sustainability

Shrub Willow Canopy

Early budbreak of shrub willow allows it to be close to full canopy cover when corn has not been even planted, capturing more radiation and water for growth, and likely preventing excess runoff in spring. Picture taken at Rockview in 4 April 2017.
Photographer: 
Armen Kemanian
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The CenUSA Legacy

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Monday, July 11, 2016

CenUSA Bioenergy, a USDA coordinated agriculture project, was funded to address the challenges of producing biofuel and other products in an environmentally sustainable way that doesn’t interfere with food production or cause adverse land use change.

Over the past five years CenUSA has generated a wealth of information across nine different objectives. This video highlights major accomplishments of each objective in the CenUSA Bioenergy project.

Video Type: 
Instructional Video
Author / Producer: 
Pam Porter, CenUSA, U. of Wisconsin
Acknowledgments: 

This CenUSA video was produced by Pamela Porter, University of Wisconsin Center for Integrated Agricultural Systems; and Don Fleischman, University of Wisconsin Division of Information Technology.

CenUSA Bioenergy is supported by Agriculture and Food Research Initiative Competitive Grant no. 2011-68005-30411 from the USDA National Institute of Food and Agriculture.

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Role of Biochar in Achieving a Carbon Negative Economy

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Monday, July 30, 2012

 In Midwest prairie states, like Iowa, biochar is a natural ingredient in soils, the result of thousands of years of prairie fires. In that ancient system, however, the fire’s energy was wasted. Today biochar can be created as a by-product of the fast pyrolysis process, turning biomass like corn stover into useable energy.

Then, by returning biochar to the soil as an amendment, growers can harvest more of a crop’s stover for bioenergy without jeopardizing soil quality or yields. In fact, biochar may improve crop yields in poorer soils. Biochar retains about half the nutrients of the original biomass, including potash, phosphorus, nitrogen and minerals, and also boosts soil organic matter.

 “Biochar is the manure of the bioenergy industry, a way of building soils,” according to Laird.

Video Type: 
Instructional Video
Author / Producer: 
David Laird, Iowa State U.
Acknowledgments: 

Video presentation from the US Biochar Conference 2012.

David Laird, professor of agronomy at Iowa State University; researcher for CenUSA Bioenergy project.

How to Measure Stand Establishment Using a Grid

Average: 1 (1 vote)
Sunday, July 8, 2012

CenUSA Bioenergy collaborator and University of Nebraska-Lincoln Extension Educator John Guretzky demonstrates how to use a grid to measure perennial grass stand establishment in this training video.

Video Type: 
Instructional Video
Author / Producer: 
John Guretzky and CenUSA BIoenergy
Acknowledgments: 

John Guretzky

The CenUSA Bioenergy project is supported by Agriculture and Food Research Initiative Competitive Grant no. 2011-68005-30411 from the USDA National Institute of Food and Agriculture.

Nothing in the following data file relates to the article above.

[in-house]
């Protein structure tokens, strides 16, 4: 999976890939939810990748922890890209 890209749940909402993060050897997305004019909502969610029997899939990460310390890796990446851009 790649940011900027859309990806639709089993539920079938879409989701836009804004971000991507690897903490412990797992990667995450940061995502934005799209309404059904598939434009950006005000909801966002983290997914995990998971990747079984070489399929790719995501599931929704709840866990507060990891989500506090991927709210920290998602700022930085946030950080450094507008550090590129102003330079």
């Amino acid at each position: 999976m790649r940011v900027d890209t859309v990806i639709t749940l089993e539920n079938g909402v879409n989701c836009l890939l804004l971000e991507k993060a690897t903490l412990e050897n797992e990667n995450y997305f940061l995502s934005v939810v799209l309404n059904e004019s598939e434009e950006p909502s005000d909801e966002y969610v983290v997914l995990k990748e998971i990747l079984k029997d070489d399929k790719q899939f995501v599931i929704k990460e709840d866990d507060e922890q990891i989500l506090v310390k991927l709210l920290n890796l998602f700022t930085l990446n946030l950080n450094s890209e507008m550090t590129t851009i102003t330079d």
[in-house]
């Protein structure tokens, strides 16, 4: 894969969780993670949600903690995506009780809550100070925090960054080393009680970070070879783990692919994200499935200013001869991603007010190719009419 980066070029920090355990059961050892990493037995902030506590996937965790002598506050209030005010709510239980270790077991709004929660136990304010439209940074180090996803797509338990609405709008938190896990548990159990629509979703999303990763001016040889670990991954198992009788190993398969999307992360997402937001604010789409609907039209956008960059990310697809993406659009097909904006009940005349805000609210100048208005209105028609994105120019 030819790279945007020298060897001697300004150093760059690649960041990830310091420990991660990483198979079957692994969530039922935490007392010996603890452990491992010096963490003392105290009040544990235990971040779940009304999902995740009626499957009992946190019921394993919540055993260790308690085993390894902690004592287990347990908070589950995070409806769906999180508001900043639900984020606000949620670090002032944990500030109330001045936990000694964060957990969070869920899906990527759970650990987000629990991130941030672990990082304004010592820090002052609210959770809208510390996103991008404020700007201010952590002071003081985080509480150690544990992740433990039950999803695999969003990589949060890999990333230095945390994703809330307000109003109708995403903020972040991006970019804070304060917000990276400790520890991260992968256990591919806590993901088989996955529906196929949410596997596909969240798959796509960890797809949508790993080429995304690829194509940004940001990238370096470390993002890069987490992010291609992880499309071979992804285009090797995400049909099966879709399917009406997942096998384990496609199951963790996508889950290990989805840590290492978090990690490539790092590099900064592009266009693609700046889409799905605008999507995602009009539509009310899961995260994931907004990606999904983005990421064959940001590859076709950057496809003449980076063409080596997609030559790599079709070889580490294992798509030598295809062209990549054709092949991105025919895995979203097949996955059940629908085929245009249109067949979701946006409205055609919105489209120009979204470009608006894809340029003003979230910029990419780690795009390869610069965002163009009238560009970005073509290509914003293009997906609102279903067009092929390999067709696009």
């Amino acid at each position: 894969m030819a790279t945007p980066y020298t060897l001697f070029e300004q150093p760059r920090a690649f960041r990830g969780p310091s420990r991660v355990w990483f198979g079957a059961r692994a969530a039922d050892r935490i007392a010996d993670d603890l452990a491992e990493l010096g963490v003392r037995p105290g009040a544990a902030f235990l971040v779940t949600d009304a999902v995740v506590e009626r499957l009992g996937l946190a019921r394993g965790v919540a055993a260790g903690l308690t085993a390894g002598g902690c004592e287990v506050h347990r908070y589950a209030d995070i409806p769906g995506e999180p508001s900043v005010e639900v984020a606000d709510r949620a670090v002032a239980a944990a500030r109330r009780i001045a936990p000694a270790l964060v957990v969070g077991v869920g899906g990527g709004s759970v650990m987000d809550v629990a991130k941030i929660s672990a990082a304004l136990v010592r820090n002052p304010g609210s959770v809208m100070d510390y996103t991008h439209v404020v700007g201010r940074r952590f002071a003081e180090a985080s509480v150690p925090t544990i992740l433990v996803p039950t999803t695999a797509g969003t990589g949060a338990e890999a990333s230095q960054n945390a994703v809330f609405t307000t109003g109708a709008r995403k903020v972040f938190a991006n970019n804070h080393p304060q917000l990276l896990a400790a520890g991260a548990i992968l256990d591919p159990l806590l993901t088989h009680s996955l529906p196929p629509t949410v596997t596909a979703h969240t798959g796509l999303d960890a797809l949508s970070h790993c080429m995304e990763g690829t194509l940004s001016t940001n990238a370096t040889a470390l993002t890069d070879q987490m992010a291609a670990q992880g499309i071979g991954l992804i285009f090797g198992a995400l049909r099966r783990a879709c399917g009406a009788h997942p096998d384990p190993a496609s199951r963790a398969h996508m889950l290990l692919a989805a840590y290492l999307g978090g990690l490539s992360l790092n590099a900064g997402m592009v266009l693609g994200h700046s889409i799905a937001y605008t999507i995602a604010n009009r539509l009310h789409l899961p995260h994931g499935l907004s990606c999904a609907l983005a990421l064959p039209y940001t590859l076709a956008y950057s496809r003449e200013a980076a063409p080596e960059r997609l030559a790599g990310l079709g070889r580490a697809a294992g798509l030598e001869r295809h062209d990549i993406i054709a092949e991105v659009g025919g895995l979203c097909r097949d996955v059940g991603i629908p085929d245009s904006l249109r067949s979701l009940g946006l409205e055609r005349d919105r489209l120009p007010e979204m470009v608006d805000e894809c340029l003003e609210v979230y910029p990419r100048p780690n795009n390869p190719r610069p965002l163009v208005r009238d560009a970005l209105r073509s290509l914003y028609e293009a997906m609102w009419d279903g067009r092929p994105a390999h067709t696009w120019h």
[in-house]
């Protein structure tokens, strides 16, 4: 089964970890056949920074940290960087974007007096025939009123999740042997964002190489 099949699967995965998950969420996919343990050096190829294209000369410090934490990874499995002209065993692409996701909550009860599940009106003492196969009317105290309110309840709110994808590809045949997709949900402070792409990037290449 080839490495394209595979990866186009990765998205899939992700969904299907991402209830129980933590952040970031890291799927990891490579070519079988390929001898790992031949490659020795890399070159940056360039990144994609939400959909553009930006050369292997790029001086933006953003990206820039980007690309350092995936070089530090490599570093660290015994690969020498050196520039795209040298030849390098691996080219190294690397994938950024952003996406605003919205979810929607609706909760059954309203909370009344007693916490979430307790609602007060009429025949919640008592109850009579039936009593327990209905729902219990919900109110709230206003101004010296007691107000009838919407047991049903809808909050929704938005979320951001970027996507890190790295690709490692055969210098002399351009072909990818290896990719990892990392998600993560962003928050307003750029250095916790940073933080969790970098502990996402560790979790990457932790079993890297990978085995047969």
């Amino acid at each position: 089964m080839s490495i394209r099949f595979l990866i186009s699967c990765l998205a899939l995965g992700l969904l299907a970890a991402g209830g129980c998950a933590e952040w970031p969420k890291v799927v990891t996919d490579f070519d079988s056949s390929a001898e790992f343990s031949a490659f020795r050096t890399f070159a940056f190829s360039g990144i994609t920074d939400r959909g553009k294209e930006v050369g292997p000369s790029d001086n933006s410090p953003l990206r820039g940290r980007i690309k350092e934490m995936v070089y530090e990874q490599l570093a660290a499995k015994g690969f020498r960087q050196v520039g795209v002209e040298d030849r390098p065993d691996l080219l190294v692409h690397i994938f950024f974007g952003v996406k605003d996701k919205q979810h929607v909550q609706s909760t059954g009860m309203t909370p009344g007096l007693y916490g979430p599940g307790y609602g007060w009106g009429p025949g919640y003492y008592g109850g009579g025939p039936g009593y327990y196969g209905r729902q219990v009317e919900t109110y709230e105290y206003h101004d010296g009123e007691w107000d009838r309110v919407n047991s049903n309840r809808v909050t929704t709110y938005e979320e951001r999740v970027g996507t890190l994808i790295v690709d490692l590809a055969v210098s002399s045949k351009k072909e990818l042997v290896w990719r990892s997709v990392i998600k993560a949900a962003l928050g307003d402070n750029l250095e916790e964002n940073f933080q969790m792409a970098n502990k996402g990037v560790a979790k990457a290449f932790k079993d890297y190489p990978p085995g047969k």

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2012 CenUSA Bioenergy Overview

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Tuesday, November 6, 2012

Learn about Cenusa Bioenergy's vision of sustainable production and distribution of bioenergy derived from perennial grasses grown on marginal land in the Central USA.

Video Type: 
Instructional Video
Author / Producer: 
CenUSA Bioenergy
Acknowledgments: 

The CenUSA Bioenergy project is supported by Agriculture and Food Research Initiative Competitive Grant no. 2011-68005-30411 from the USDA National Institute of Food and Agriculture.

Series: 

Perspectives on Biofuels Development

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Tuesday, November 20, 2012

Imagine a jazzy new national future with alternative energies replacing petrochemical sources and all their associated problems.  The combination of advancing technology, new thinking and changing government policies put us on the brink of major societal changes.  Listen to noted Cornell Professor and national leader Dr. Larry Walker provide an assessment of the state of biofuel development and where we need to go in order to achieve greater sustainability, energy independence and widespread commercialization.

Video Type: 
Instructional Video
Author / Producer: 
Dr. Larry Walker / Dr. Bill Sciarappa, Rutgers U.
Acknowledgments: 

During Larry’s 25 years at Cornell he has been involved in a number of biomass to energy and chemical projects including an assessment of New York State biomass resources available for ethanol production, farm-scale methane production and co-generation, the application of nanotechnology to characterizing and studying important biocatalysts for industrial biotechnology, and optimization of solid-state fermentation for the production of biocontrol products.  He is the Director of the Northeast Sun Grant Institute of Excellence.
 

We would like to thank the US Department of Transportation for providing funding to support the work described in this report under contract to the Northeast SunGrant Initiative at Cornell University # US DOT Assistance # DTOS59-07-G-00052.

 

 
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